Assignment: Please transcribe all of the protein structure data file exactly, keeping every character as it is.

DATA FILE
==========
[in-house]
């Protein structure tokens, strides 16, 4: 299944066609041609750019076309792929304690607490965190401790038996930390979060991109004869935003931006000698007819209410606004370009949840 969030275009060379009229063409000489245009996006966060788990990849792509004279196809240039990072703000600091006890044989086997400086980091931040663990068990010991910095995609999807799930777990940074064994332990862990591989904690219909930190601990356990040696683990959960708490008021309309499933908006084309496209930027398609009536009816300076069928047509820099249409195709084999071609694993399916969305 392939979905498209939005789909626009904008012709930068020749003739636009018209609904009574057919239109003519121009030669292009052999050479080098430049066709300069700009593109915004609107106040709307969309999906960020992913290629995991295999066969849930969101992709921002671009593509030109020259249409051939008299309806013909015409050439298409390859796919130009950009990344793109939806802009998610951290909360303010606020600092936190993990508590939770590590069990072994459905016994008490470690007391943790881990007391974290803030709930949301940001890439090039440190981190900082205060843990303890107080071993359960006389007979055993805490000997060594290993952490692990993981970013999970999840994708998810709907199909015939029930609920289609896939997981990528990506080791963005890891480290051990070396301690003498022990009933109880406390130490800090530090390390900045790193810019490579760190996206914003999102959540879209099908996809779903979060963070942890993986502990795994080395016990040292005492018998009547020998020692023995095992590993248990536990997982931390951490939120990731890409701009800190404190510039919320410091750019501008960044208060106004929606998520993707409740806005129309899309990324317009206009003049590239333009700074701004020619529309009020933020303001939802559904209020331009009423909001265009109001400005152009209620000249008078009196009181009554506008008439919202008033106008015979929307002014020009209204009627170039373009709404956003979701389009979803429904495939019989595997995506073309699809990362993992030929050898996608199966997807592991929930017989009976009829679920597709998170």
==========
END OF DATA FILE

[in-house]
């Protein structure tokens, strides 16, 4: 299944066609041609750019076309792929304690607490965190401790038996930390979060991109004869935003931006000698007819209410606004370009949840 969030275009060379009229063409000489245009996006966060788990990849792509004279196809240039990072703000600091006890044989086997400086980091931040663990068990010991910095995609999807799930777990940074064994332990862990591989904690219909930190601990356990040696683990959960708490008021309309499933908006084309496209930027398609009536009816300076069928047509820099249409195709084999071609694993399916969305 392939979905498209939005789909626009904008012709930068020749003739636009018209609904009574057919239109003519121009030669292009052999050479080098430049066709300069700009593109915004609107106040709307969309999906960020992913290629995991295999066969849930969101992709921002671009593509030109020259249409051939008299309806013909015409050439298409390859796919130009950009990344793109939806802009998610951290909360303010606020600092936190993990508590939770590590069990072994459905016994008490470690007391943790881990007391974290803030709930949301940001890439090039440190981190900082205060843990303890107080071993359960006389007979055993805490000997060594290993952490692990993981970013999970999840994708998810709907199909015939029930609920289609896939997981990528990506080791963005890891480290051990070396301690003498022990009933109880406390130490800090530090390390900045790193810019490579760190996206914003999102959540879209099908996809779903979060963070942890993986502990795994080395016990040292005492018998009547020998020692023995095992590993248990536990997982931390951490939120990731890409701009800190404190510039919320410091750019501008960044208060106004929606998520993707409740806005129309899309990324317009206009003049590239333009700074701004020619529309009020933020303001939802559904209020331009009423909001265009109001400005152009209620000249008078009196009181009554506008008439919202008033106008015979929307002014020009209204009627170039373009709404956003979701389009979803429904495939019989595997995506073309699809990362993992030929050898996608199966997807592991929930017989009976009829679920597709998170």